Donna and Ralph

Donna and Ralph personal photo

I have buried people, and been to funerals.
I’ve spoken about the recently deceased.

This was different.

One of the dearest people in the whole world is dying.
She’s going to die very soon.
Perhaps a few more days.
Probably not more than a week or two.

The family informed us.  We piled in the car, and drove to see her.

I could tell you that she is one of God’s angels, that she has a heart of gold, that she has served children who have needed a loving home.

I could tell you that for some forty years, her living room has been like a community center where people could step in, grab a warm meal, be hugged and loved, and get some wisdom dropped on them.
No questions, no judgment.

And she is dying.
She is Donna, the grandmother to my kids.
Grandmother to the kid that looks like her, and grandmother to the kids who’re not biologically related to her but have been enshrined in her precious heart. She loves them all.

There may come a time when I question the Keeper of the stars as to why He keeps taking the beautiful ones.
That day is not today.

The day may come when I reflect on a love stronger than death.
That day is not today.

Today was about something much more simple.
What do you say to a loved one when you know it is the last time ever you will see them alive?

Donna and family

Donna and family personal photo

In the two days we spent with her, life was oddly simple.
All learning, all theology, all word play and sophistication were stripped of pretense.
All of life was reduced to the essential core.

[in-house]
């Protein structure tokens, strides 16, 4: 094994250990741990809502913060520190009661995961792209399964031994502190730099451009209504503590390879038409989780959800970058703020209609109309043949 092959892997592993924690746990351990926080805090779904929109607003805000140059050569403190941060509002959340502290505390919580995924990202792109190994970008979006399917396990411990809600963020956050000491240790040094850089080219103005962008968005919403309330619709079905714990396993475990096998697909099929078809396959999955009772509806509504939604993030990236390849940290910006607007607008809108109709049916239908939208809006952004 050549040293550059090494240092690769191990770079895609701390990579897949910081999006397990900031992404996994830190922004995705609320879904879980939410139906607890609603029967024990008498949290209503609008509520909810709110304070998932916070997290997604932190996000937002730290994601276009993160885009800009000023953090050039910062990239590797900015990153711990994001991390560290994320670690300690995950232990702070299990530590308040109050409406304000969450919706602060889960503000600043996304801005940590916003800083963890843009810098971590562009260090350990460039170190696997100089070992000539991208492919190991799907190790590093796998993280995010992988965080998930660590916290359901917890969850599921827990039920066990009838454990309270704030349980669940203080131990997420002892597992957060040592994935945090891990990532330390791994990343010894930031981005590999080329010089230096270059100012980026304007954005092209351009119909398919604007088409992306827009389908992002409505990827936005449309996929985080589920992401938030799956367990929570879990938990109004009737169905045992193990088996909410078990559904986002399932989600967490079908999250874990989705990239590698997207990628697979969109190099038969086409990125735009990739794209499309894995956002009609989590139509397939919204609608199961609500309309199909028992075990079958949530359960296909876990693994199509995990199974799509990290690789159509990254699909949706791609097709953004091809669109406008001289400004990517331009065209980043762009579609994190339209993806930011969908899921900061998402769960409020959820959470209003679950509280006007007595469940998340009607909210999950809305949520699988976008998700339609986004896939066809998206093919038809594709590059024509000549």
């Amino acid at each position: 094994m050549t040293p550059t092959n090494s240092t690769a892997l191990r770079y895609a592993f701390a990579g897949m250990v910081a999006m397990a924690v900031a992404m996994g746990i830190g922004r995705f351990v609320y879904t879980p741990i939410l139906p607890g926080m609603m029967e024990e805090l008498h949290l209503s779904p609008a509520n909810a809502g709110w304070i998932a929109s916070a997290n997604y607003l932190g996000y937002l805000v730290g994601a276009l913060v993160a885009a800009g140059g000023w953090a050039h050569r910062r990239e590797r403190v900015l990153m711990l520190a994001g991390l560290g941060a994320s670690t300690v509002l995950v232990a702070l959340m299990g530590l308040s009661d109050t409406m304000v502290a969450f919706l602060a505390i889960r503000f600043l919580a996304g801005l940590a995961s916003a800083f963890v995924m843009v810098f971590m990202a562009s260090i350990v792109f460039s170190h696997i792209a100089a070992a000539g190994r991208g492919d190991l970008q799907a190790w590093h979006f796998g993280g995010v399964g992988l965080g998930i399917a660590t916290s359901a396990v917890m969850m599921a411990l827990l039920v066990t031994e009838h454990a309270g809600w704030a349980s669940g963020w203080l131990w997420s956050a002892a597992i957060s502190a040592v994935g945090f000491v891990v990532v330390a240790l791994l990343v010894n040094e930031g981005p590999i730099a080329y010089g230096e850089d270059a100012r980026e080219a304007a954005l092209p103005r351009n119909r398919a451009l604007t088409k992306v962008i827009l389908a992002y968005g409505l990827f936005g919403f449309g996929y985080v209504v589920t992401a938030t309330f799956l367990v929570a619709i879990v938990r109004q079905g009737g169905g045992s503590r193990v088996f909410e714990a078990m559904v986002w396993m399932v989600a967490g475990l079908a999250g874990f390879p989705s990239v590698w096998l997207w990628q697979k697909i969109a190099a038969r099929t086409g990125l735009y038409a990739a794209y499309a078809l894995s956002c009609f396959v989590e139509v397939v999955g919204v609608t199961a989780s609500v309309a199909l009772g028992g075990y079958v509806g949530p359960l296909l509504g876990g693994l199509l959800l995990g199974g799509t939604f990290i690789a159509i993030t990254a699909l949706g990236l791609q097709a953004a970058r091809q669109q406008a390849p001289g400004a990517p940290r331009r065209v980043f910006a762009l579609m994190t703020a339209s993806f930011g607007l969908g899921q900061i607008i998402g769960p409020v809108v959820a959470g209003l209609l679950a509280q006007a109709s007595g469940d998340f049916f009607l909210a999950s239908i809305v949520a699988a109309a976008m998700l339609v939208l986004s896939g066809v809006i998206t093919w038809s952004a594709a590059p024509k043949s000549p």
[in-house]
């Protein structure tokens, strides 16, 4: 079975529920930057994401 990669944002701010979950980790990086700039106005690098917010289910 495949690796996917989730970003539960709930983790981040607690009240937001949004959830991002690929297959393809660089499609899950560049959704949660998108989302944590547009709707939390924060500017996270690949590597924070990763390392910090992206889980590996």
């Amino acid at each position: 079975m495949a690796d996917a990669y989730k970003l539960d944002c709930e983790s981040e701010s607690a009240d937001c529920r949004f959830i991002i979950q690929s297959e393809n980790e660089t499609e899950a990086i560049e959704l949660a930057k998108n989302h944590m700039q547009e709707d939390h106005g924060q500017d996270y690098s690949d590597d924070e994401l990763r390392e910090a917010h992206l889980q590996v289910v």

We lived in the awareness that time was finite.
We chose our words economically.

It was these words we kept repeating through our tears.

We love you.
We are so grateful to have had you in our life.
We will take care of each other.
We will see you on the other side.

Goodbye was the hardest, getting to hug this person for one last time.
Her tears and mine mingled.

She waived, serenely, as we drove away sobbing.

On the way home, this is all I can think of.
We are all dying.
Death is not an event.
It is a process.

We are all going to walk through that door sometime.

Confronted with immense grief, she brought out something beautiful in all of us.
Love, gratitude, compassion, and faith of a reunion.

What if we lived like this, every day?
What if through our daily interactions with others, we lived in this recognition?
What if we could strip our interactions to this core (literally, heart), and live in love, gratitude, compassion?

What if we treated one other, each day, each person, as if it was the last time we would meet?
What would we say?
How would we treat each other?
Do it now. 

They will die.
We will die.
Say it now. 
Do it now. 

This is the real stuff of sainthood.
I don’t need miracles and magic tricks.
Give me awareness of knowing how to treat people this way, every day.

Live like you’re dying.
and others around you are dying.
Because they are.
And we are.

Maybe in doing so, we would find
the real meaning of life.

We love you Donna,
We are grateful for you,
We are going to take care of each other,
And we will
God-willing
see you on the other side.

3 Comments

  1. Dr. Safi, these are such beautiful words. I imagine a world where we all do just that, live each day as if it is our last and the last one for those we come in contact with. Perhaps that is just the pipe dream on one who loves God or perhaps it is a reality that we can attain. Either way, we grieve with you at your loss, the worlds loss because we all have a grandma Donna.

  2. Omid Your words are such a beautiful tribute to “Our” Donna!
    She has been my best friend for over 25 years and I will miss her dearly.
    We will all miss her dearly, but I take comfort in knowing we WILL be together again.

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